|Greenpeace activists from India and UK climb Houses of Parliament in protest
||[Oct. 12th, 2009|12:42 am]
Rainspotting in Bangalore
Right now, fifty-five Greenpeace activists are standing on top of the houses of Parliament in Westminster. Amongst them is the head of public engagement from the Greenpeace India office, who travelled to the UK to take part in the action and highlight the need for greater international cooperation in the lead up to Copenhagen.
Brikesh Singh, a 29-year-old former climate and energy campaigner from our Bangalore office, intends to remain on the roof of the Palace of Westminster until tomorrow morning, when the activists will greet UK MPs on their first day back from their summer break by asking them to sign a 12-point manifesto that would lead to a lower-carbon path for the UK. Their aim is to highlight that time is running out, and that the UK has not taken strong enough steps in its climate policy so far.
“I came to join the protest because the actions of the UK government have huge significance for the people of India,” said Brikesh. “Unless the developed nations shoulder their responsibilities and make the necessary commitments to cut emissions, the developing world will never join the process.”
The action comes days after developed and developing nations clashed at climate talks in Bangkok on the issue of whether to shelve the Kyoto agreement, as the US is demanding. India and China remain firmly against the proposal, saying that the UN framework laid out in the agreement is the one which must to be followed. Both countries feel the developed world has not been ambitious enough in its plans to cut their own emissions so far, and neither have they proffered the money nor technology required for developing nations to shift from their ‘business-as-usual’ energy path, while still continuing to develop their economies.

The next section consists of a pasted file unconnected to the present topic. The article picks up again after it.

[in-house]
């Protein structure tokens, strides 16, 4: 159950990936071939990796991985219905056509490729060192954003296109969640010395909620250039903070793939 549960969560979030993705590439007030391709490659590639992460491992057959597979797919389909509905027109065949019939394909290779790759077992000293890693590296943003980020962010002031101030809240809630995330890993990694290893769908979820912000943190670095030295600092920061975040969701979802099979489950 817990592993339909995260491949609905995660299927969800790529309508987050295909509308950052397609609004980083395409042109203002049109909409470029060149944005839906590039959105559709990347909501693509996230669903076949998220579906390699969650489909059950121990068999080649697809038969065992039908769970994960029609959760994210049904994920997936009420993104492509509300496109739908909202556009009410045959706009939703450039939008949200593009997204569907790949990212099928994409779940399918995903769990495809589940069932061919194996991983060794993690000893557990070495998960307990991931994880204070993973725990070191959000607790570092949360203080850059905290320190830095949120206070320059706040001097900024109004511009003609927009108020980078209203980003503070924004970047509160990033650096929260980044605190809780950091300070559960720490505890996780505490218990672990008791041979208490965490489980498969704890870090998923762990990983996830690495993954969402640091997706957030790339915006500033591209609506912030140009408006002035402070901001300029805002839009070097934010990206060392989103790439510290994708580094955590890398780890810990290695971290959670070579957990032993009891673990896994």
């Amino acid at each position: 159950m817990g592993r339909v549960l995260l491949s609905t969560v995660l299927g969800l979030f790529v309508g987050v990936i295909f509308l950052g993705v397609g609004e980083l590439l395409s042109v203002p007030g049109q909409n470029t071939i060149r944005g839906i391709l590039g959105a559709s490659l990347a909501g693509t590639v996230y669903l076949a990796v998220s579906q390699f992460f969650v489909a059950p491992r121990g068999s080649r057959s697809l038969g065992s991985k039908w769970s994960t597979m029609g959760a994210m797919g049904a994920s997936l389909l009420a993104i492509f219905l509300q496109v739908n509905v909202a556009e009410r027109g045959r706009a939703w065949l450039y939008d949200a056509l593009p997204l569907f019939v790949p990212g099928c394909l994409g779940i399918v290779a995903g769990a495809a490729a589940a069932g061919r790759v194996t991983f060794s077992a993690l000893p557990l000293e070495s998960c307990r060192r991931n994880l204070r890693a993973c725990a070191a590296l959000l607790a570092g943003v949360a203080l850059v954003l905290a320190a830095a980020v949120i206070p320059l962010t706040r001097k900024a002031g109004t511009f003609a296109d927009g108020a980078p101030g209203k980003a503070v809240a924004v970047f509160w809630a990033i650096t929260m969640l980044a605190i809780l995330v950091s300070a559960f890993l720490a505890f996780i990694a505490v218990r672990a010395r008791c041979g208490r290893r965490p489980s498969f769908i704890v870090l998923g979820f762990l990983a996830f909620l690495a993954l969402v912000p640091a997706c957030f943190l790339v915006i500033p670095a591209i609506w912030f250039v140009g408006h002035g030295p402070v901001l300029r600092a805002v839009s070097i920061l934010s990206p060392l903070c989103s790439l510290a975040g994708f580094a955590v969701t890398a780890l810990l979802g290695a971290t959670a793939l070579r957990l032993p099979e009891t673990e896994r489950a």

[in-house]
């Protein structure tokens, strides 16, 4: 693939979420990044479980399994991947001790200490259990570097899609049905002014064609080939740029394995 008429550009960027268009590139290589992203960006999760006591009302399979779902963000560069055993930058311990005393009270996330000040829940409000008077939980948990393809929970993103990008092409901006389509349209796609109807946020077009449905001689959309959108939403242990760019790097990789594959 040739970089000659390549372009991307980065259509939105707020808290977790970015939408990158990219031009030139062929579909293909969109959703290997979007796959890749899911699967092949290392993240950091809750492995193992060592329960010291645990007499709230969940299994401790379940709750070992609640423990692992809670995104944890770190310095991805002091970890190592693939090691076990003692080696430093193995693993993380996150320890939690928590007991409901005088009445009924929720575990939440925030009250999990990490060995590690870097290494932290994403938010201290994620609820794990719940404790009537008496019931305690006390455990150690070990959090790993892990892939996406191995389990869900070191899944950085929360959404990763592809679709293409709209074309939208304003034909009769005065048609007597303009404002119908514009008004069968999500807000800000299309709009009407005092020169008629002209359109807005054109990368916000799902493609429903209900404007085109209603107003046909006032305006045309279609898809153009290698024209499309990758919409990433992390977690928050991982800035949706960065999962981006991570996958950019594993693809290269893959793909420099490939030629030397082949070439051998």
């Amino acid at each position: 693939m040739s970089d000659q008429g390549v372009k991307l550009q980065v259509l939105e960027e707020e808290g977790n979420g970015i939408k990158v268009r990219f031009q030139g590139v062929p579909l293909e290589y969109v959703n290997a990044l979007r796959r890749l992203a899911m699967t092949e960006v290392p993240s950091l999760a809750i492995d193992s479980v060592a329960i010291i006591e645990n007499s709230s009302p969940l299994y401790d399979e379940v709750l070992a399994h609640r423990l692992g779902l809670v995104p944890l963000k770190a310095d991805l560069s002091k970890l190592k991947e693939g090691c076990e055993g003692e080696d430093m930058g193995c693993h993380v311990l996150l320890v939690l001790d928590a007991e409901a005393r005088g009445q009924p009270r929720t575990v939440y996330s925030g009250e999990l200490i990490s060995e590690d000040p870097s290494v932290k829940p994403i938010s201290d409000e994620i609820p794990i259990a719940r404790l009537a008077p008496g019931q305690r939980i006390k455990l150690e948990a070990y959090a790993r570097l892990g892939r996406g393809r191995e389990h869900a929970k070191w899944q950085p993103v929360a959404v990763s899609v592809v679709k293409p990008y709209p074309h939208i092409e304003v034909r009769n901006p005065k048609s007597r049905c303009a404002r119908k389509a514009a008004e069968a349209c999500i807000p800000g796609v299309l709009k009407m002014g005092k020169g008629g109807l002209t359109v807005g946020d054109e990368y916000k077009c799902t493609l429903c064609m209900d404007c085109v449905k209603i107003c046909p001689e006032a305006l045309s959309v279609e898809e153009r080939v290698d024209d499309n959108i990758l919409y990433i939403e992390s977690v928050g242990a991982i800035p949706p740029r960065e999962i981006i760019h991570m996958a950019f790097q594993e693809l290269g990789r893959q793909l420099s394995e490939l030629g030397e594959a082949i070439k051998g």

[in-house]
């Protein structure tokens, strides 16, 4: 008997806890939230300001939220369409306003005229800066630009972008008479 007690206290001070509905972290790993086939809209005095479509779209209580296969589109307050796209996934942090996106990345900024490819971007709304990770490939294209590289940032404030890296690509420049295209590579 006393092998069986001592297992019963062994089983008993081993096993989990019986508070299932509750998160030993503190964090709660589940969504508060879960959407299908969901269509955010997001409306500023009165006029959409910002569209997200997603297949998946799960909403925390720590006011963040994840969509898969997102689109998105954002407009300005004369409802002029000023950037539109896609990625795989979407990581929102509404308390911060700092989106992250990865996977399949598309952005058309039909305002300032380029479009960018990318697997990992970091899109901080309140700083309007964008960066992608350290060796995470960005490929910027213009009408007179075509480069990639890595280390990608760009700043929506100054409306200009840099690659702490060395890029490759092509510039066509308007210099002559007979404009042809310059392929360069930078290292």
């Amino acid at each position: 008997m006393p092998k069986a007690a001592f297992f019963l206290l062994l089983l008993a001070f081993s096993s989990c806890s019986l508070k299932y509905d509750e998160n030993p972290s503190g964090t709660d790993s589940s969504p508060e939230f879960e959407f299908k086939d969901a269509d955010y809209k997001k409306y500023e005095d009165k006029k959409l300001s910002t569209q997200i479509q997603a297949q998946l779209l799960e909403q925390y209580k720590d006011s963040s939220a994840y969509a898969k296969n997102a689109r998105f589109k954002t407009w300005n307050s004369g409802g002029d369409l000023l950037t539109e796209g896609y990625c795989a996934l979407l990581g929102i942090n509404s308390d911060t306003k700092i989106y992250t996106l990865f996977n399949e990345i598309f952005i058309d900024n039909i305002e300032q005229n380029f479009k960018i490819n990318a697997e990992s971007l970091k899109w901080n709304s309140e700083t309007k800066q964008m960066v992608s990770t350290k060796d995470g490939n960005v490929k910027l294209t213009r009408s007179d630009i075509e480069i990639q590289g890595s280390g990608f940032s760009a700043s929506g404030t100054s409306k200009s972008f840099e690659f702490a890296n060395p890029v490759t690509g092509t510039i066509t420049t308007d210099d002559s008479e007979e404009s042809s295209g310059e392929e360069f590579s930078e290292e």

“This is a global issue,” points out Brikesh, “and we need global action if we’re going to deal with it. The UK government could set an example to the world and take the steps they know are necessary, and that could go a long way to breaking the deadlock in the international negotiations.”
This is not Brikesh’s first involvement in the non-violent action and protest that Greenpeace holds so close. In October 2007, two days after the now-infamous Kingsnorth Six scaled the chimneystack of the E.ON thermal power plant in Hoo, Kent, six Greenpeace India activists also broke into a coal power station. Brikesh, three other men and two women – one of whom was six weeks pregnant at the time – climbed a 260ft chimneystack of Kolaghat Power Station in West Bengal, East India, and painted the words ‘smoking kills’ along its length. The six were arrested and imprisoned for the weekend, and the decision on their case is still pending two years later. To their surprise, in jail the other prisoners treated them well, offering them food and blankets and making sure they didn’t have to sit near the stinking toilets – the usual seat for new cellmates. When eventually asked why, the inmates pointed out that the activists weren’t criminals, and deserved respect for attempting to make the world a better place. Still, the boyish-looking Brikesh well remembers his terror when they first entered the jail:
“I just remember thinking: I really, really wish I hadn’t shaved.”
Left: Greenpeace UK activist waves a banner in front of Big Ben from atop the Houses of Parliament
Right: Brikesh Singh of Greenpeace India atop the Houses of Parliament. It is his second trip to the UK